If the kids on “Stranger Things” could find their way through The Upside Down, it’s not such a strange thing for a 14-year-old boy to turn Vermont’s gubernatorial primary upside down.
Ethan Sonneborn is too young to vote, but in the great state of Vermont, he could still run for governor. So he did.
Alas, Ethan couldn’t rely on Eleven and her supernatural powers to help him, the way she helped her friends in Hawkins. So Ethan lost the election.
Even if he had been able to tap into those supernatural powers, Ethan probably wouldn’t have defeated Christine Hallquist in the Democratic primary. Christine had something even more powerful going for her: she’s a transgender woman. In the Democratic party today, transgenders are the top Demodogs. Ethan would have stood a better chance against the Shadow Monster.
Hailing from the Ben and Jerry worker’s paradise, Ethan can spout leftist gobbledygook—he calls it practical progressive ideas—the way most New England boys can recite Tom Brady’s Super Bowl statistics. He’s kind of a mini-Bernie. But more articulate. And a lot cuter.
At 14, Ethan doesn’t drive, but he thinks a carbon tax is the way to go. Of course, he’s never owned a business—or even had a real job—but supports a higher minimum wage and a “worker’s bill of rights.”
OK. What do you expect from someone with just 14 years of accumulated wisdom?
What about the winner? Christine is certainly older. But is she wiser?
Let’s just say, it’s very hard to take her seriously. And not because her wardrobe consists of Corporal Klinger hand-me-downs. As a denizen of Bernieland, she has to talk the talk, but admits she doesn’t know what she’s talking about.
Yes, Christine has some problems with capitalism.”It just encourages consumption. And we can see what consumption is doing to our world.”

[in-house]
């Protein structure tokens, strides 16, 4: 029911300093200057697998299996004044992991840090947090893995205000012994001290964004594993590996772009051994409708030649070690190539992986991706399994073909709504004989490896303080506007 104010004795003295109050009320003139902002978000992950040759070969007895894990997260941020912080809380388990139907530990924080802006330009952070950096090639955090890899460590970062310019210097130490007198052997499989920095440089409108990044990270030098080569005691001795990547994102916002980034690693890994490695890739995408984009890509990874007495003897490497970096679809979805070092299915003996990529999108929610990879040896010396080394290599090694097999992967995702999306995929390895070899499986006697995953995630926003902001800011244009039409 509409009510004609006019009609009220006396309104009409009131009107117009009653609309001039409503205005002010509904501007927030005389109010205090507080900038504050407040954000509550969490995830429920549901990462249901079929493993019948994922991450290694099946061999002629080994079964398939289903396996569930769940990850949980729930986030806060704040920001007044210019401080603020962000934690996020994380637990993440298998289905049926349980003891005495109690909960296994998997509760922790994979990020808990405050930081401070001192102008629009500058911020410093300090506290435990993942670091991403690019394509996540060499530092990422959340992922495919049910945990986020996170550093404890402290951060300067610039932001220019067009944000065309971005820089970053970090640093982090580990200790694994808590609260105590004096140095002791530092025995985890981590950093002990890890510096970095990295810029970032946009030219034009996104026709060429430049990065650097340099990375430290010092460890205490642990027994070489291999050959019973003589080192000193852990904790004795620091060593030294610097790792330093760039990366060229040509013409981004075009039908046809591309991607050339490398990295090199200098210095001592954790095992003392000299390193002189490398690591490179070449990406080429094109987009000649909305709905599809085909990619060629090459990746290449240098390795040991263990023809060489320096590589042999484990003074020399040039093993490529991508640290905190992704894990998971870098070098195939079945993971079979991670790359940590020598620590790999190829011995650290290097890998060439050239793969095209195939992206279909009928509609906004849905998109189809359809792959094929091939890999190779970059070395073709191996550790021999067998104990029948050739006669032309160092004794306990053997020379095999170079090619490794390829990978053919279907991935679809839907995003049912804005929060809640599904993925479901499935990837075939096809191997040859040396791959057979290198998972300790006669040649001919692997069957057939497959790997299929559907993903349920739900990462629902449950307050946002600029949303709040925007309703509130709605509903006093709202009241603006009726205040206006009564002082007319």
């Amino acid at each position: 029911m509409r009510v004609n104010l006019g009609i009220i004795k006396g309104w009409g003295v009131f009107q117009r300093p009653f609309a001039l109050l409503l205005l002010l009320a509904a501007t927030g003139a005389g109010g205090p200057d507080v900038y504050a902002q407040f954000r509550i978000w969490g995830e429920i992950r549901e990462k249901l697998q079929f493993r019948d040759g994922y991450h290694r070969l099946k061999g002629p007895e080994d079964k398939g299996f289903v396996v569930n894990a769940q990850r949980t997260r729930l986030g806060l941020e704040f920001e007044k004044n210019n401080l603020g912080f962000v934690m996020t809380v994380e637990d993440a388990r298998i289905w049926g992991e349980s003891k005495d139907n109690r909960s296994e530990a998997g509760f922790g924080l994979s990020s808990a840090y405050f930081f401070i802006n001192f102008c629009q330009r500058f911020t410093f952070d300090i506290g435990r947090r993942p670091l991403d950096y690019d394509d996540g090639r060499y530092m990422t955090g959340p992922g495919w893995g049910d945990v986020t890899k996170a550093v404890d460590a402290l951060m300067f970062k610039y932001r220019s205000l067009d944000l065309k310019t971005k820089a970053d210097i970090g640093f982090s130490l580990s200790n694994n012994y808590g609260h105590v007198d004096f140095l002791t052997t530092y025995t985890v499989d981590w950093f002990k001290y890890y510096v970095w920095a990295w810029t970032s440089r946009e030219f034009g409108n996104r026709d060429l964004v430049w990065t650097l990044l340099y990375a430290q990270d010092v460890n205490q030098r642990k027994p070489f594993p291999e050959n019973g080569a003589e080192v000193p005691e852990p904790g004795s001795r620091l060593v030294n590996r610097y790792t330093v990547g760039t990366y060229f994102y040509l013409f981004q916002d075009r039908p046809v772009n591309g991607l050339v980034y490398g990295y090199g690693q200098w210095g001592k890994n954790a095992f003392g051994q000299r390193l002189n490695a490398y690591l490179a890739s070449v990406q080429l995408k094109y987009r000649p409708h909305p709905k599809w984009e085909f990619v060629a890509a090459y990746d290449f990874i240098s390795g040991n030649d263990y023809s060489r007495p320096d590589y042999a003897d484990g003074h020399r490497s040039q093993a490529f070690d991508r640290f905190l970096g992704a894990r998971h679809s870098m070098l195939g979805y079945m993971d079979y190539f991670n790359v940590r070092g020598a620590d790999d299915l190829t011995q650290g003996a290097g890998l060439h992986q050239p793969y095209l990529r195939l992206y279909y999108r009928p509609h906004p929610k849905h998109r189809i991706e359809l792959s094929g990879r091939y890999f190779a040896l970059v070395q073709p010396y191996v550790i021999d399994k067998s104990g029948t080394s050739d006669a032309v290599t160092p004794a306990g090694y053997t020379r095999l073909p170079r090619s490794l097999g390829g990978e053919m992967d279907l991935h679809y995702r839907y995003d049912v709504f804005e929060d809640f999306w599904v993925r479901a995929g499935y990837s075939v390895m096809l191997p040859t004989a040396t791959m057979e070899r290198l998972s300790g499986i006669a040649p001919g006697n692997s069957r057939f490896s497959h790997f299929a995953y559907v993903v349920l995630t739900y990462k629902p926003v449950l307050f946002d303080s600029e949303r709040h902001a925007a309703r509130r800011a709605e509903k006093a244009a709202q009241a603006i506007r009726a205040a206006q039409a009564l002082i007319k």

This kind of thinking won’t fly in her home state. The good people of Vermont most definitely encourage consumption, especially the consumption of ice cream. Ben and Jerry, with their white privilege, have been very, very good for the state’s economy.
Perhaps Christine is thinking about what consumption is doing to socialist meccas like Cuba and Venezuela. They definitely have a consumption problem. But in both countries, their consumption problem is that they don’t have anything to consume.
Supporting socialism is pretty much a requirement for Democrats the days. It’s certainly all the rage in Vermont. Nevertheless, when asked if she views socialism more favorably than capitalism, Christine, the Democratic nominee for governor of Vermont, couldn’t say.
“I’m not sure I even know what socialism is,” she told CNN. “So I just don’t have the background to answer that question.”
One thing’s for sure. This Vermont election has provided much need entertainment to “Stranger Things” fans, who eagerly await next season’s episodes. It’s also made painfully clear that the happenings in super blue states like Vermont are a whole lot stranger—and scarier—than anything you can view on a TV show.
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